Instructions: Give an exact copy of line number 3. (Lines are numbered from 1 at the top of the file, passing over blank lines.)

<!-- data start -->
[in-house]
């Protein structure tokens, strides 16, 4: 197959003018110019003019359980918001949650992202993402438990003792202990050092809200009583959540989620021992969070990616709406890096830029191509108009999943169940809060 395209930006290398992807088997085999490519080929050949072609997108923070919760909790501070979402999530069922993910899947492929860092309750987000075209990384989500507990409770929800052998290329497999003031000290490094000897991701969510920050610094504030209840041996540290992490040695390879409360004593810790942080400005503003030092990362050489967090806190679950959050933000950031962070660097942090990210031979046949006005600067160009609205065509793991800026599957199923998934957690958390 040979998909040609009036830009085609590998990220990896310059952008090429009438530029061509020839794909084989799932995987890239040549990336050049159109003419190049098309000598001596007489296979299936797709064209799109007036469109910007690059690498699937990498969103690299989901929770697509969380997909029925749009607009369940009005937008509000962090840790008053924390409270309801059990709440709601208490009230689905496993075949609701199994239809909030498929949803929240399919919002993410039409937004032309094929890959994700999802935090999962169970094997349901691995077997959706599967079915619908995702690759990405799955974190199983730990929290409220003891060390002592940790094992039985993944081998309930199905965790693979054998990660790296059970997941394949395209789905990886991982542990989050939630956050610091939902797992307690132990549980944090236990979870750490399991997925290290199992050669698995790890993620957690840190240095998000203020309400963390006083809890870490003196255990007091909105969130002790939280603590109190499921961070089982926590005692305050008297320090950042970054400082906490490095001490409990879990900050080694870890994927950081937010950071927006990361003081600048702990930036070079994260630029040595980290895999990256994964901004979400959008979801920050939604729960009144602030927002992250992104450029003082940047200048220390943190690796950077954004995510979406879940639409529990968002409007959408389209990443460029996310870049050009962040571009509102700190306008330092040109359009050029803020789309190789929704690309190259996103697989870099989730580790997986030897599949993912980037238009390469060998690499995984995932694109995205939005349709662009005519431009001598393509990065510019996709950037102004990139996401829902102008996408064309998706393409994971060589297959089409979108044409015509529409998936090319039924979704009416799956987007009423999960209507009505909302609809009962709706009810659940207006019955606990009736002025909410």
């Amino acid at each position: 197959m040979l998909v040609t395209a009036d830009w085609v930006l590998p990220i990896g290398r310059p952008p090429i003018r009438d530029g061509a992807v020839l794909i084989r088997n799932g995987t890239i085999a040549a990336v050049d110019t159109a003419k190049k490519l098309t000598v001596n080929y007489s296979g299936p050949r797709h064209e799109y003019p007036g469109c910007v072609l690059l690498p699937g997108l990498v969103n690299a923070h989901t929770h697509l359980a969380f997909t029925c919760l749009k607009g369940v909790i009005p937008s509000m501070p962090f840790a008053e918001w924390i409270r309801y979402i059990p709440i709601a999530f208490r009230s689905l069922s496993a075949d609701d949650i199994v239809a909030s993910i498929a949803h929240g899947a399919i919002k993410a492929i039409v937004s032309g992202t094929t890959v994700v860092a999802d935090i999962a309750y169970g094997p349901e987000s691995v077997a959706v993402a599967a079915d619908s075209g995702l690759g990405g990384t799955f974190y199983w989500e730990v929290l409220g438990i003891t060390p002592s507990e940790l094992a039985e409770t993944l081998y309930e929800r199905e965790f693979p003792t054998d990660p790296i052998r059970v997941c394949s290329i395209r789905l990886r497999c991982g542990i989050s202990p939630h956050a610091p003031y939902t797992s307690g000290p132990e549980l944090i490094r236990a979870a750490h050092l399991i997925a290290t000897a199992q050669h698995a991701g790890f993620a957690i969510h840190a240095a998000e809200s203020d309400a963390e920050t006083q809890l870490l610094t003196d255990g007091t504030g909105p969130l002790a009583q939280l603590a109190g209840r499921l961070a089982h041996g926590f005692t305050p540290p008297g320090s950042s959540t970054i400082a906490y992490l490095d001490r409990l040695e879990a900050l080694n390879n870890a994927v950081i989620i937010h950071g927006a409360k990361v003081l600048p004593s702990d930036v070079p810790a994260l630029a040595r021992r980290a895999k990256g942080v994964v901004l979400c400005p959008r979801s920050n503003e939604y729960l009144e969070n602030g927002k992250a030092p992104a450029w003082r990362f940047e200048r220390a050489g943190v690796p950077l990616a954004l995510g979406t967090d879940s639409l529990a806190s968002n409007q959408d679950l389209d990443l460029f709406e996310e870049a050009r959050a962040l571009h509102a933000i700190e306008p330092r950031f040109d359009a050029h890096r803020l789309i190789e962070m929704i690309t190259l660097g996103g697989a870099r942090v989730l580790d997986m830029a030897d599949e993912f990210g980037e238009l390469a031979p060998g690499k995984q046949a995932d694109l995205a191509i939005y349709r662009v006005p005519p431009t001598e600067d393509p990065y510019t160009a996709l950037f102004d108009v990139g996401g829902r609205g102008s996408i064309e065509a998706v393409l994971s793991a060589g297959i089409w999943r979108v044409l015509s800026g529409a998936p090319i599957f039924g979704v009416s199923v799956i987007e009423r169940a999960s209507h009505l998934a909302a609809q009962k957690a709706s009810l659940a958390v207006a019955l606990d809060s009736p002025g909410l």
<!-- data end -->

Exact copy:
């Amino acid at each position: 197959m040979l998909v040609t395209a009036d830009w085609v930006l590998p990220i990896g290398r310059p952008p090429i003018r009438d530029g061509a992807v020839l794909i084989r088997n799932g995987t890239i085999a040549a990336v050049d110019t159109a003419k190049k490519l098309t000598v001596n080929y007489s296979g299936p050949r797709h064209e799109y003019p007036g469109c910007v072609l690059l690498p699937g997108l990498v969103n690299a923070h989901t929770h697509l359980a969380f997909t029925c919760l749009k607009g369940v909790i009005p937008s509000m501070p962090f840790a008053e918001w924390i409270r309801y979402i059990p709440i709601a999530f208490r009230s689905l069922s496993a075949d609701d949650i199994v239809a909030s993910i498929a949803h929240g899947a399919i919002k993410a492929i039409v937004s032309g992202t094929t890959v994700v860092a999802d935090i999962a309750y169970g094997p349901e987000s691995v077997a959706v993402a599967a079915d619908s075209g995702l690759g990405g990384t799955f974190y199983w989500e730990v929290l409220g438990i003891t060390p002592s507990e940790l094992a039985e409770t993944l081998y309930e929800r199905e965790f693979p003792t054998d990660p790296i052998r059970v997941c394949s290329i395209r789905l990886r497999c991982g542990i989050s202990p939630h956050a610091p003031y939902t797992s307690g000290p132990e549980l944090i490094r236990a979870a750490h050092l399991i997925a290290t000897a199992q050669h698995a991701g790890f993620a957690i969510h840190a240095a998000e809200s203020d309400a963390e920050t006083q809890l870490l610094t003196d255990g007091t504030g909105p969130l002790a009583q939280l603590a109190g209840r499921l961070a089982h041996g926590f005692t305050p540290p008297g320090s950042s959540t970054i400082a906490y992490l490095d001490r409990l040695e879990a900050l080694n390879n870890a994927v950081i989620i937010h950071g927006a409360k990361v003081l600048p004593s702990d930036v070079p810790a994260l630029a040595r021992r980290a895999k990256g942080v994964v901004l979400c400005p959008r979801s920050n503003e939604y729960l009144e969070n602030g927002k992250a030092p992104a450029w003082r990362f940047e200048r220390a050489g943190v690796p950077l990616a954004l995510g979406t967090d879940s639409l529990a806190s968002n409007q959408d679950l389209d990443l460029f709406e996310e870049a050009r959050a962040l571009h509102a933000i700190e306008p330092r950031f040109d359009a050029h890096r803020l789309i190789e962070m929704i690309t190259l660097g996103g697989a870099r942090v989730l580790d997986m830029a030897d599949e993912f990210g980037e238009l390469a031979p060998g690499k995984q046949a995932d694109l995205a191509i939005y349709r662009v006005p005519p431009t001598e600067d393509p990065y510019t160009a996709l950037f102004d108009v990139g996401g829902r609205g102008s996408i064309e065509a998706v393409l994971s793991a060589g297959i089409w999943r979108v044409l015509s800026g529409a998936p090319i599957f039924g979704v009416s199923v799956i987007e009423r169940a999960s209507h009505l998934a909302a609809q009962k957690a709706s009810l659940a958390v207006a019955l606990d809060s009736p002025g909410l």